Please Keep Your Advice About My Son With Autism to Yourself


My son, Charlie, has a sweet, gap-toothed smile and a twinkle in his chocolate-brown eyes that will make you fall in love with him instantly. He also has very limited language skills and a tendency to panic around sudden, loud noises. (Who doesn’t, right?) On warm afternoons, he’s inclined to strip naked in the living room if he thinks there’s even the slightest chance you’ll take him swimming, making things a little awkward when his two older brothers have friends visiting.

Now 8, Charlie was placed on the autism spectrum when he was just under 3. Thanks to a lot of hard work at home and finding the right school with wonderful and dedicated teachers, we’ve been fortunate to watch him make slow but steady progress.

I would never complain about my son, mostly because I think he’s amazing. And yet, despite this, I have friends with some professional experience in special needs fields, but limited knowledge of my son, who seem to want to offer me unsolicited advice and tell me all the things I should be doing.

One evening, I met an old friend for coffee. She’s a physical therapist who works in school districts but hasn’t seen Charlie in at least five years. Still, she wasted no time in grilling me on how he was doing.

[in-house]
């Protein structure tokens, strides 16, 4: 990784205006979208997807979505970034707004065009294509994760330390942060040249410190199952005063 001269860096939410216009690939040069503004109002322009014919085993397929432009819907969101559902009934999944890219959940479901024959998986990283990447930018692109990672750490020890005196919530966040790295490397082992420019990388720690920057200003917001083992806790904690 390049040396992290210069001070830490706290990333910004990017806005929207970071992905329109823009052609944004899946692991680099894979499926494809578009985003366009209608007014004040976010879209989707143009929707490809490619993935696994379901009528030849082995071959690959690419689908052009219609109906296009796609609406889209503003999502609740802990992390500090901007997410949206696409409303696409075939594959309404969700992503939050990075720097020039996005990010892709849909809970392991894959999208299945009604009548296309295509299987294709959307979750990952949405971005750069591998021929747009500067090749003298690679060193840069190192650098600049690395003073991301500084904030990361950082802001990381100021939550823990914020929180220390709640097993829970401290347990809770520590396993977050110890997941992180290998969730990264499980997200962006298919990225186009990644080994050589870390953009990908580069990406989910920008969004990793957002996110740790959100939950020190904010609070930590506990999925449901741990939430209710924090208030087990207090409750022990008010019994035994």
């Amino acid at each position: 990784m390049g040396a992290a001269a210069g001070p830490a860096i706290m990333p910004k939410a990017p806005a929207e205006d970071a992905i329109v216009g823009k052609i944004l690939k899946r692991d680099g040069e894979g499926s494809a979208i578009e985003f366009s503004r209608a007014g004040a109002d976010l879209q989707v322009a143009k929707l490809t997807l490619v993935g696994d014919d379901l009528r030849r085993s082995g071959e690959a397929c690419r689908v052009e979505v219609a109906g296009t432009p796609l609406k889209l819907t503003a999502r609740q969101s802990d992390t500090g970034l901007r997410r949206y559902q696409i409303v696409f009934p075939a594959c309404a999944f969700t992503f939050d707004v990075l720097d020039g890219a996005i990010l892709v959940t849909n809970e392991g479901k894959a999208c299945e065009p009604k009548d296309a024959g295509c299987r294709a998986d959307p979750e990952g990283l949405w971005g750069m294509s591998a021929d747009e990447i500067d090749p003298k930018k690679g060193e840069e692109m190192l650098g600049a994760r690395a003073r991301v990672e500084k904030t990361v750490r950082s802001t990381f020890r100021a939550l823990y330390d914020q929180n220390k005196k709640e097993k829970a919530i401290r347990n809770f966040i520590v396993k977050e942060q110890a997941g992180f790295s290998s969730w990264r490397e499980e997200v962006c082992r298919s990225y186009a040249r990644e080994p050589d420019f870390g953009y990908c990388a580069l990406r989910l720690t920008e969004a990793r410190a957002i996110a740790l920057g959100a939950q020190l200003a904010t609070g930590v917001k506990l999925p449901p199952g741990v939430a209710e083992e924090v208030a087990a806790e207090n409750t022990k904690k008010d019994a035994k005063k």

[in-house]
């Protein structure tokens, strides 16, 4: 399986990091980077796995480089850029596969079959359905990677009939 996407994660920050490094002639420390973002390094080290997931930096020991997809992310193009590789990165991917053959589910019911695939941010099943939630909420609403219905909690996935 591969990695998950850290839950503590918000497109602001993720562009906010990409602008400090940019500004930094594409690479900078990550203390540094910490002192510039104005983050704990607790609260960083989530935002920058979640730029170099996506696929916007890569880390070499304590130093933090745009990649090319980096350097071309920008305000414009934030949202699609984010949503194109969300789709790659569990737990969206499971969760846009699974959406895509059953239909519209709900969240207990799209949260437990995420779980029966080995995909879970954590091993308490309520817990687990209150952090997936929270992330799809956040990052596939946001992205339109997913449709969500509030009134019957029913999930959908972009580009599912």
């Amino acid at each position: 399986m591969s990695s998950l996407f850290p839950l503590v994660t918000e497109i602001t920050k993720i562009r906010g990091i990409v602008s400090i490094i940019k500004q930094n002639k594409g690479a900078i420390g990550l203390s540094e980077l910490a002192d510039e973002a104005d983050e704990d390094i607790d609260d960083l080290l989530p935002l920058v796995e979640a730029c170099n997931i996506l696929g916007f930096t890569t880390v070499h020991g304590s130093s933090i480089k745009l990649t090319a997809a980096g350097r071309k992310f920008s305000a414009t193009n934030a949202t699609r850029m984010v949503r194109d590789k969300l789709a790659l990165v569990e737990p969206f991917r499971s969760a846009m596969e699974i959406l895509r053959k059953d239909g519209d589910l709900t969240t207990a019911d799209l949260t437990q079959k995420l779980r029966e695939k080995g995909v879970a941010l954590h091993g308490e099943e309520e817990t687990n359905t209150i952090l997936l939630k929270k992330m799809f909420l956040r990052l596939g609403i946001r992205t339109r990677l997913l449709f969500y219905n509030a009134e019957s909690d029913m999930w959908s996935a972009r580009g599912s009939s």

“He’s great,” I said. “We’re really lucky he is where he is. He’s made tremendous progress.”

She stared back, seemingly unsatisfied.

“He can read short books now,” I offered.

“Yeah, but does he understand what he’s reading?” she asked, grimacing.

“We’re working on it,” I said, my grip tightening on my coffee cup.

“I know a mother with two kids on the spectrum, and she brings stress balls for them to carry while she grocery shops. It really helps. Have you thought of doing that?” she asked.

“Um, I don’t really have any problem taking Charlie to the supermarket. In fact, he loves picking things off the shelves and is a huge help unloading the cart and putting items on the conveyor belt.”

She seemed deflated but pressed on, determined to offer some life-changing nugget.

“Did you know that some of those indoor trampoline places have special times just for kids with disabilities?” she continued.

“Oh, we’ve taken him to those during regular hours and he loved it. That’s not a problem for us.”

I had to fight the urge to say, “And he’s learned to ride a bike without training wheels, and he’s trying lots of new foods and …”

Later, I thought, why do I need to justify how I care for Charlie to you? But this isn’t the first time I’ve gotten advice about my son, and I’m sure it won’t be the last.

I’m a mother who travels with stacks of flashcards of sight words in her purse, so I’m on this. I don’t allow three minutes to pass without us interacting — even if it’s just to reinforce social questions or give Charlie the tickles and kisses he loves and craves.

I choose to live each day celebrating the things my son can do. But please don’t ever mistake that for denial or ignorance; I’m painfully aware of his limitations. My heart breaks when children ask him to join a game of tag in the playground, and he can’t quite understand what they’re saying, let alone participate. But I rejoice in the fact they asked him at all. To his peers, at least for the first few moments, he was just like them. Several years ago, that would never have seemed possible.